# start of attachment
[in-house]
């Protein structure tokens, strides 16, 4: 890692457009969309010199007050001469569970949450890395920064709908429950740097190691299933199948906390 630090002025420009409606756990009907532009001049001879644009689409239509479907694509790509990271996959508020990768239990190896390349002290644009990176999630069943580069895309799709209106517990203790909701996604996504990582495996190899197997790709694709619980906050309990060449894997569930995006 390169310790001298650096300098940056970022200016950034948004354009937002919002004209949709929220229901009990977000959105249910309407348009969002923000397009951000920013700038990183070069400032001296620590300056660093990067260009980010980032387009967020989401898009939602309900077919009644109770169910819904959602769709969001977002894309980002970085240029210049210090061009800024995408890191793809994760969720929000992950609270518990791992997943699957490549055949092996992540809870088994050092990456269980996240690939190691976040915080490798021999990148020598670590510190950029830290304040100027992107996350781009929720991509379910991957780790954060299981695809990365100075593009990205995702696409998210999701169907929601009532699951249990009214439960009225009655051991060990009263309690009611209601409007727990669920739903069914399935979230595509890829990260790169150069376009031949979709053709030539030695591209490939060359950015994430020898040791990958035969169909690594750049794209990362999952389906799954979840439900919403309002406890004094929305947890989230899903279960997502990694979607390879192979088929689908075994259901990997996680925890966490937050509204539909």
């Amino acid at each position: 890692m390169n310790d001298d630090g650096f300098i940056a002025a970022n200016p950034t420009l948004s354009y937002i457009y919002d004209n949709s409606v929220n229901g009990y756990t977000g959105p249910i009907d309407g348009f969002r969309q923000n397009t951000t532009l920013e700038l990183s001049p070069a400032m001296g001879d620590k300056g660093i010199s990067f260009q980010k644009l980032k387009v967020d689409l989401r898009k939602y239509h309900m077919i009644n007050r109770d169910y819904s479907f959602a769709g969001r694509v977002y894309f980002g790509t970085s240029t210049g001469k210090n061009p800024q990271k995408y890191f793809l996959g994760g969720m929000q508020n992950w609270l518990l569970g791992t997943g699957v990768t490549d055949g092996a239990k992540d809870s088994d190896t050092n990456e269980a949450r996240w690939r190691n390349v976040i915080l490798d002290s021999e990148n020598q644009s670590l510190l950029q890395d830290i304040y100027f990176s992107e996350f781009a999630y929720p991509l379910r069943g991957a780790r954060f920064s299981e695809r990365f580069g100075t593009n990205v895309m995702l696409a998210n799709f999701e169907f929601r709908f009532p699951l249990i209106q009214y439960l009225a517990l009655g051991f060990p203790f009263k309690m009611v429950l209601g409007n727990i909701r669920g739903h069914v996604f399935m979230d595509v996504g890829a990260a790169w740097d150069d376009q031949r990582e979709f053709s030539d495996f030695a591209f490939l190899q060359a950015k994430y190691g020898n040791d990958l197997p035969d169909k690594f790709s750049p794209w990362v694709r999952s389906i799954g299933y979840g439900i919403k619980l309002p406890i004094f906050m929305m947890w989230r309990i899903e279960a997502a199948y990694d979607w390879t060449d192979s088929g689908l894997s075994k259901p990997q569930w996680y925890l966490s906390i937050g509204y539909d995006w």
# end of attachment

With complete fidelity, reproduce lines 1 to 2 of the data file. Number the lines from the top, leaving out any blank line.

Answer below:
[in-house]
């Protein structure tokens, strides 16, 4: 890692457009969309010199007050001469569970949450890395920064709908429950740097190691299933199948906390 630090002025420009409606756990009907532009001049001879644009689409239509479907694509790509990271996959508020990768239990190896390349002290644009990176999630069943580069895309799709209106517990203790909701996604996504990582495996190899197997790709694709619980906050309990060449894997569930995006 390169310790001298650096300098940056970022200016950034948004354009937002919002004209949709929220229901009990977000959105249910309407348009969002923000397009951000920013700038990183070069400032001296620590300056660093990067260009980010980032387009967020989401898009939602309900077919009644109770169910819904959602769709969001977002894309980002970085240029210049210090061009800024995408890191793809994760969720929000992950609270518990791992997943699957490549055949092996992540809870088994050092990456269980996240690939190691976040915080490798021999990148020598670590510190950029830290304040100027992107996350781009929720991509379910991957780790954060299981695809990365100075593009990205995702696409998210999701169907929601009532699951249990009214439960009225009655051991060990009263309690009611209601409007727990669920739903069914399935979230595509890829990260790169150069376009031949979709053709030539030695591209490939060359950015994430020898040791990958035969169909690594750049794209990362999952389906799954979840439900919403309002406890004094929305947890989230899903279960997502990694979607390879192979088929689908075994259901990997996680925890966490937050509204539909």